drum. Give it rhythm with our snare, kick and grit p bass
syncopation. Put a melody in it’s head with our song and a thought
on it’s brain with our lyric. Sing it awake and to sleep … but all
of that is just romantic and ideal… we just keep working hard,
making good songs that we believe in and play as many dates as we
can. Goals, resumes and that other stuff bores me. We have them,
but you don’t want to hear about it. Hope you like our songs and i
promise, we are trying to come to your town (and that’s directed to
everyone).


11) What is your favorite local venue to play? A lot of your shows are
played locally, so I would think you start to recognize a lot of
people from show to show, and maybe even get to know them a little,
which would be pretty cool for the band and the audience. Is this
true?


Bobby: Oh, hands down. The Belly Up in Solana Beach. And yeah, our
fans are amazingly friendly to us. And we’ve always aspired to be
friendly as well.



12) What occupies your guys’ time outside of music? Any jobs or
other interests?


Bobby: Scott and Joe design websites. They are both really good.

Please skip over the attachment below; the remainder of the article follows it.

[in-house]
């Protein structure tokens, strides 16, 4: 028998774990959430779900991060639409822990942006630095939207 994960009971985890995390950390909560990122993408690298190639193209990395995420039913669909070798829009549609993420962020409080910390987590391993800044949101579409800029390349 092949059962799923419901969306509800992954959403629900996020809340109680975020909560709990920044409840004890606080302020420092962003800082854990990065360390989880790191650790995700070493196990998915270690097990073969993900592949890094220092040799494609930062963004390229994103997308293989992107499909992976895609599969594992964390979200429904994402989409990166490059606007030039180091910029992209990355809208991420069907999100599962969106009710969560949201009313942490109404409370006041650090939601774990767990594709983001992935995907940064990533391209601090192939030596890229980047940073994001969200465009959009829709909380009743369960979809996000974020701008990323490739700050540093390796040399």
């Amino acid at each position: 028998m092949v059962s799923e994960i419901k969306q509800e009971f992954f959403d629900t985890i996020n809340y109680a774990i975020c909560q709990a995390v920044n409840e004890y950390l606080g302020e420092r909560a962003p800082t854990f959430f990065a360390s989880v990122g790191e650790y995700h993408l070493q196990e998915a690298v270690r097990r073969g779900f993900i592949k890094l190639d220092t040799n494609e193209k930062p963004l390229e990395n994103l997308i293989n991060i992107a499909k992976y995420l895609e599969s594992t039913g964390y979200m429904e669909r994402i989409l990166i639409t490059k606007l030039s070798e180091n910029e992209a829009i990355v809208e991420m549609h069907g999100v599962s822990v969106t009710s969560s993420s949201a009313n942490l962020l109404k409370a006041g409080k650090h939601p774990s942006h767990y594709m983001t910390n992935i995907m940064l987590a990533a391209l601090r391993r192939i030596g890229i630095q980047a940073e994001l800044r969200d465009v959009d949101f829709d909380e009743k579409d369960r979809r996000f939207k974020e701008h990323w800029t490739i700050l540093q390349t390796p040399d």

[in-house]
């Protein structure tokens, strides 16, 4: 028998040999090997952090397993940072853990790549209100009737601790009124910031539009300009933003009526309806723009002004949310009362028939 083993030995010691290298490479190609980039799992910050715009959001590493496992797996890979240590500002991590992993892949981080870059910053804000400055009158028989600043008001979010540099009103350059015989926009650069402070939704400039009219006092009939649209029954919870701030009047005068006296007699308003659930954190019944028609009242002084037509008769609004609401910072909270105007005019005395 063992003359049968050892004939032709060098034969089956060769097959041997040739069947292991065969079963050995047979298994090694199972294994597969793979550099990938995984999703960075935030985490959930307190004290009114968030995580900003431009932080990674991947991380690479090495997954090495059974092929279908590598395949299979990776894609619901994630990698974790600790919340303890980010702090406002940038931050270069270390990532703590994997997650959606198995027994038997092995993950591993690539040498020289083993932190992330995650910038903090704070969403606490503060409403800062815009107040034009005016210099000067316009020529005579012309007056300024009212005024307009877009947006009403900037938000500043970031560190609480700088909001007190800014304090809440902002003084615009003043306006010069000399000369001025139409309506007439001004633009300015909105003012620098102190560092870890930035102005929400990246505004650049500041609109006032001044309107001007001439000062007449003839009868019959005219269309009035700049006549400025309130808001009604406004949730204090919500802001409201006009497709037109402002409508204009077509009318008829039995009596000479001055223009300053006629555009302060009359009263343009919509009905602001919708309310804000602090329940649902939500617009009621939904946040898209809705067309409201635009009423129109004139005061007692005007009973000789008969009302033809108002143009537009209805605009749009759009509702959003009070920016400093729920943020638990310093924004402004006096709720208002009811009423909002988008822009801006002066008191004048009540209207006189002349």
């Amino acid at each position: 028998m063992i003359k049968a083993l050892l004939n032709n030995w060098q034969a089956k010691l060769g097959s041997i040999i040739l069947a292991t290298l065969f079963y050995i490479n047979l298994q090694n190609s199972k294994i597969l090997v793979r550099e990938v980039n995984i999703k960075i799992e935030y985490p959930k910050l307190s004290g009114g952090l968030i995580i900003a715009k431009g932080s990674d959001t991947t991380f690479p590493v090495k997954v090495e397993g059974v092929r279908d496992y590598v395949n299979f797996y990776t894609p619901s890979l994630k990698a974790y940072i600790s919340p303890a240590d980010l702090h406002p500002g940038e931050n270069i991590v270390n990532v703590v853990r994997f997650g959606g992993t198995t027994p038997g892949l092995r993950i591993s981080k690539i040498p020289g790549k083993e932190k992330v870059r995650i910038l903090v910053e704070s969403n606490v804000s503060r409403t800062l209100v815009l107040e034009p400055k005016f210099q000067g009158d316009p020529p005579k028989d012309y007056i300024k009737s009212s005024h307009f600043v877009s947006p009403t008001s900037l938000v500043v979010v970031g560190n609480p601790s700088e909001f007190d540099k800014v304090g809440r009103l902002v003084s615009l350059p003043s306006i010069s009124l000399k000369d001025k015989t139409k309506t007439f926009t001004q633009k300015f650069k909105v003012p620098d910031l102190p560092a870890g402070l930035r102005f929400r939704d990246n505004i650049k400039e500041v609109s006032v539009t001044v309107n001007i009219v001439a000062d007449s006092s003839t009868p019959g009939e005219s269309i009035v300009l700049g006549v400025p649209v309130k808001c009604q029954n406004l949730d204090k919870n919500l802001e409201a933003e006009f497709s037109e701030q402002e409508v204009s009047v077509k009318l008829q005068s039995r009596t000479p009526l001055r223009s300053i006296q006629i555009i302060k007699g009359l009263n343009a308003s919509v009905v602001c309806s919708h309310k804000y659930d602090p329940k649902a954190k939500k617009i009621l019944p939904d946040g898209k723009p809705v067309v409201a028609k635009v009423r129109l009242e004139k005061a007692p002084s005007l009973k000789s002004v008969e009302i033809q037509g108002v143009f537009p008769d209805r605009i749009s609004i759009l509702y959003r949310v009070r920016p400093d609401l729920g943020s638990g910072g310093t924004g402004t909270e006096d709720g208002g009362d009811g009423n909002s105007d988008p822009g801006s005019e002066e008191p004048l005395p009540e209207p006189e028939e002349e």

Scott is almost a dad. Joe studies wine, tea and drives a motor
cycle. Mark is Chandler Bing from friends and takes great photos.
I work with tools and write poems.



13) What’s been playing the most on your iPod/stereo/car recently, and
what is your favorite record of ’07?


Bobby: Delta Spirit – Ode to the Sunshine, Bob Dylan – Brining it All
Back Home – The Delta Spirit record has completely won my affection
this year.



14) What is your most anticipated record for next year?


Bobby: The Schwank – Joe Freeman’s Side Project


15)How did you get your nicknames?



Bobby: Let me quote Jack Kerouac, “I’ll say keys, cause, there’s
lotsa keys, but one hive for the bees.” And well, one day in the
van, after driving for an unspeakably long time, i told the boys,
“don’t mess with b hive, he’ll getcha.” and i did.


16) Last words/Final comments


Bobby: it’s amazing for us to be writing songs and explaining
ourselves to others. Thanks for thinking about us, in wide black sea
of compelling songs.


Well, that’s the interview. I hope you liked it. THL’s latest album, The Beginning of The End of the World, is well worth any money you might have, so go buy it here. One option is to buy the hard copy and the downloads for just $9.99, or only the downloads for $7.77. Trust me. It is way more than worth that money.